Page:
Blogs > Liberty and Power > Same Sex Benefits

Aug 27, 2004 11:37 am


Same Sex Benefits



I wanted to take a moment to respond to Jonathan's argument below, but I didn't want to stick it in the comments.  First, Rod's point in the first comment is right on target - why should anyone who self-describes as a libertarian (whether as a pure noun or as an adjective modifying conservative) care how the state defines marriage?  If the recognition of same-sex relationships is the right thing to do, it's the right thing to do.

Jonathan also argues: 

First, the people proposing the same-sex model as an analogue to heterosexual marriage don't normally respect the model (if they did, our welfare state would be much smaller!).

As one of those not only proposing but supporting the same-sex "model" as not just an "analogue" to heterosexual marriage but as a legitimate form of marriage itself, and as a flaming heterosexual, happily married for almost 16 years with two children, and none of us being on welfare, I find that argument more than a little bit problematic.  There are many of us out there who believe in the importance and value of heterosexual marriage, and who practice it, and that's precisely why we want to open the institution up to those who wish to, but LEGALLY cannot, participate in it.  (Society has opened the institution up before, after all.)

But the big point here is that Jonathan's arguments about the problems involved in non-marital same-sex relationships (how long does an affadavit last? the poor incentives to report relationships accurately, etc.) just prove too much.  These are precisely the reasons to expand the institution of marriage to same-sex couples.  Yes, the state of Illinois hasn't done so, but institutions such as firms and universities all across the country have extended benefits to same-sex partners and no one's turned into a pillar of salt yet, nor have fake same-sex relationshps driven up heath insurance premiums everywhere.  We're not talking about a lot of people here, and organizations can find relatively non-intrusive ways of making the world of the second or third best work.  Of course, just opening up marriage would solve all of these problems (and a few others as well).  Or getting the state out of marriage altogether....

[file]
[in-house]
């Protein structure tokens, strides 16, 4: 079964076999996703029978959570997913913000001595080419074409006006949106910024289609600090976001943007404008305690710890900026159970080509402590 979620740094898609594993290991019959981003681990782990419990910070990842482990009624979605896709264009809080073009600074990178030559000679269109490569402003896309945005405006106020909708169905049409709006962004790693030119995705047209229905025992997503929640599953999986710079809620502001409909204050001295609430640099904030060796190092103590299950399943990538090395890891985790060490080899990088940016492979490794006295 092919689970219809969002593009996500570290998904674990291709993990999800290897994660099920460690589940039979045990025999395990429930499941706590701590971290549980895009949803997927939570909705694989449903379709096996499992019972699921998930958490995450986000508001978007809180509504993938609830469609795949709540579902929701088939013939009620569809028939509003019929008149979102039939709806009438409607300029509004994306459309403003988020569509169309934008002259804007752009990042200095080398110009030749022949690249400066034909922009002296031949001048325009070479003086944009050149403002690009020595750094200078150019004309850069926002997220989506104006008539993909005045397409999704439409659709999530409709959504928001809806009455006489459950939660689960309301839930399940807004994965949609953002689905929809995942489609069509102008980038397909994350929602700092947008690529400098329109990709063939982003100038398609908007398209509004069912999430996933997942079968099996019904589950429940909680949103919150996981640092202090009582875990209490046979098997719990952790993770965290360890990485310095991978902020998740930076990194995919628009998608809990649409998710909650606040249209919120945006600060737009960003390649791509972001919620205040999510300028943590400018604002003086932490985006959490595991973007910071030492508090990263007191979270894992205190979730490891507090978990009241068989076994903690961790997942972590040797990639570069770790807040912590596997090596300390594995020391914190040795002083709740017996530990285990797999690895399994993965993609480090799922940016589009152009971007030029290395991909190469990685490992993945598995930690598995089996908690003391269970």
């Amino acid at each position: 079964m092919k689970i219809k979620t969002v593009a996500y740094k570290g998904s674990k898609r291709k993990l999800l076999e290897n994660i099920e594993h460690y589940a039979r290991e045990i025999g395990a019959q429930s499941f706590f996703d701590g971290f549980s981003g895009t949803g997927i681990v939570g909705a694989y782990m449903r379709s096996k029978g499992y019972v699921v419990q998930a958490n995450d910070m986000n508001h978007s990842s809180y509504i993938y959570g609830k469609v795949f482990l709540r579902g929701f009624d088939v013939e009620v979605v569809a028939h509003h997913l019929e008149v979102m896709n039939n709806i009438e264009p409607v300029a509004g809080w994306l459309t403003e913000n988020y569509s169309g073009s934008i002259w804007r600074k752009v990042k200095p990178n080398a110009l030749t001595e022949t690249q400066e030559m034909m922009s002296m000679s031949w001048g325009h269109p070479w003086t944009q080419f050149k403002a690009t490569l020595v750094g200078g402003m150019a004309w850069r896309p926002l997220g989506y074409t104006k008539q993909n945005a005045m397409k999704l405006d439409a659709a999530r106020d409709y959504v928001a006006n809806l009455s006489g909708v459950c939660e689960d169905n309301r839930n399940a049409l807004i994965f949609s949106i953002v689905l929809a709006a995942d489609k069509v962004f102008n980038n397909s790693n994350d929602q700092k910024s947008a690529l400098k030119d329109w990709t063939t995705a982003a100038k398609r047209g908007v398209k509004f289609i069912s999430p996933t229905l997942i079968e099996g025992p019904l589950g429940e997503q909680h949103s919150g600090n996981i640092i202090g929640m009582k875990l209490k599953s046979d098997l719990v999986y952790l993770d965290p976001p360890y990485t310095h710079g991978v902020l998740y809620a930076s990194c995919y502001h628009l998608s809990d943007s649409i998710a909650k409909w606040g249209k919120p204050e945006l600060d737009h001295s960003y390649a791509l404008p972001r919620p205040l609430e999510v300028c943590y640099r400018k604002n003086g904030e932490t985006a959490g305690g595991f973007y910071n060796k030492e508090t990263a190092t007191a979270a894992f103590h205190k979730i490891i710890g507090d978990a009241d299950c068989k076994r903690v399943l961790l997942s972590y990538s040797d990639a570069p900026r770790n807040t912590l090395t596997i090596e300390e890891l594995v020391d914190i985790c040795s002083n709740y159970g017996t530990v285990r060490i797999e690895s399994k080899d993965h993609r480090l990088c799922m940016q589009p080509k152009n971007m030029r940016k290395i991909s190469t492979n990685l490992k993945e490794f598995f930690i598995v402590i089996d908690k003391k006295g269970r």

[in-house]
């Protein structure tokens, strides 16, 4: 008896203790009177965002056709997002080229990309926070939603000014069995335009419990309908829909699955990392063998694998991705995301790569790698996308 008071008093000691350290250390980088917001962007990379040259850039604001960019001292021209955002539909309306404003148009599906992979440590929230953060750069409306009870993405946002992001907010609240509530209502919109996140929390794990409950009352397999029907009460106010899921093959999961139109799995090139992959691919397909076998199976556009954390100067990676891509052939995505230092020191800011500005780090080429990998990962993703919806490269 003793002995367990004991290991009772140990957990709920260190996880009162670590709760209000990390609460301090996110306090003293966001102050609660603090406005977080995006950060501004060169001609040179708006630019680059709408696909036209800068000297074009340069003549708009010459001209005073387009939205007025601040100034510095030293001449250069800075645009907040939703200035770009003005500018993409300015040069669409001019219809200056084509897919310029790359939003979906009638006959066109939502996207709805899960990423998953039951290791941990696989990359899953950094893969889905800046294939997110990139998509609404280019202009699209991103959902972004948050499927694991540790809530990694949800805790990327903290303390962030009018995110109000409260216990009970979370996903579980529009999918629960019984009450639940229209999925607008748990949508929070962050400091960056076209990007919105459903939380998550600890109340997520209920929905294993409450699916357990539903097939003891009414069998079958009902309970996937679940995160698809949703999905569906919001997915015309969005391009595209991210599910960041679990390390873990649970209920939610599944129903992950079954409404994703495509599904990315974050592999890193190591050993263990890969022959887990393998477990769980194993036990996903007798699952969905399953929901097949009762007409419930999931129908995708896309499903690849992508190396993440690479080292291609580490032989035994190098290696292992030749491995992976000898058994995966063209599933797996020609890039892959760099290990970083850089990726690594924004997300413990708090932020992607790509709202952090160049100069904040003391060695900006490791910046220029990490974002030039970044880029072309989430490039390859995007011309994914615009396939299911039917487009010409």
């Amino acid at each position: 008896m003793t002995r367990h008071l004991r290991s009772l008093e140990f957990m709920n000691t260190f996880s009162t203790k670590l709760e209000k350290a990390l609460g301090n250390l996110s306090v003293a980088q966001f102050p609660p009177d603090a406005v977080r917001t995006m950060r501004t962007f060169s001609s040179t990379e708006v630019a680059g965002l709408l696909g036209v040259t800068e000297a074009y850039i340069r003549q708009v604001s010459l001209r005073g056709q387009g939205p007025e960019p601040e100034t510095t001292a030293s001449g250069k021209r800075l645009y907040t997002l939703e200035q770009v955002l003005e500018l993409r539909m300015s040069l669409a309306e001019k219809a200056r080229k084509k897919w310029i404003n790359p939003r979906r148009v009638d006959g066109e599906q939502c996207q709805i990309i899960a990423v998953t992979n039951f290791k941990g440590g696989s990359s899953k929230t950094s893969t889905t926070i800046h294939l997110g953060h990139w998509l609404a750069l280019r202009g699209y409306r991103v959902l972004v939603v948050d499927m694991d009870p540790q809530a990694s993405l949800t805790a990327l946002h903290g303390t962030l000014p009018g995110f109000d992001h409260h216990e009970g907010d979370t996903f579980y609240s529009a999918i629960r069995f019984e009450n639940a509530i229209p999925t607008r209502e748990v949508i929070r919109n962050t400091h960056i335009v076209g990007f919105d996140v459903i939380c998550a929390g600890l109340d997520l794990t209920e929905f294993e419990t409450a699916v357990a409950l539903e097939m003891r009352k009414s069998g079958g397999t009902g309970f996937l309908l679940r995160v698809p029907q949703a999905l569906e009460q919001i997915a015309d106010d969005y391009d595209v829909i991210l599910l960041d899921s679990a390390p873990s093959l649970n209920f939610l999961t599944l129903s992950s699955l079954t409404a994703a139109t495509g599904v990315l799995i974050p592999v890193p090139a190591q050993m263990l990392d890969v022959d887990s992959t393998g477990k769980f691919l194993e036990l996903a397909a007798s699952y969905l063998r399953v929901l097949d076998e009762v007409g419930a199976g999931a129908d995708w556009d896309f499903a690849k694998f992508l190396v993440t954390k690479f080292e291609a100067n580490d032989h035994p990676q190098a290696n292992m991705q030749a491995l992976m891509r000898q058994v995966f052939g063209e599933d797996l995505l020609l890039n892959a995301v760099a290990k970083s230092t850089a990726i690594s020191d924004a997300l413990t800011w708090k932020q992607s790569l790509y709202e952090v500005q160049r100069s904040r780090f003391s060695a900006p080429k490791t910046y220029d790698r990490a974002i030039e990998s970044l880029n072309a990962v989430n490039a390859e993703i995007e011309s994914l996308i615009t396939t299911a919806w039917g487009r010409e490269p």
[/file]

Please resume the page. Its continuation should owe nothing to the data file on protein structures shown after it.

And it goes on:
Given the state's involvment, however, Jonathan is right in raising the question of why heterosexual non-married cohabitants can't also get a piece of the benefits for cohabitants action.  Why exclude them?  But this too proves too much.  As Jonathan Rauch and others have long argued, arrangements for same-sex couples short of full marriage will have a difficult time excluding heterosexuals, and in the process, will undermine heterosexual marriage.  If you believe, as I do, that marriage is a desirable social institution, then why not both extend it to others who wish to participate in it and avoid undermining it with what Rauch calls "marriage lite?" 

For those of us who think that including same-sex couples in the institution of marriage is both a matter of justice and something with net positive social benefits, the move to extend employment benefits to same-sex couples by firms, universities, non-profits, etc., is one very good way to move toward that goal.  It's bottom up, decentralized, and responding to local preferences.  I would argue that the increased support for same-sex marriage over the last decade has to some degree been the result of the increasing recognition and inclusion of same-sex couples in civil society in just these sorts of ways.  Frankly, I applaud your university for moving in this direction, and I think it's one that libertarians should support - again, at least as the right thing to do in the world of the second best.


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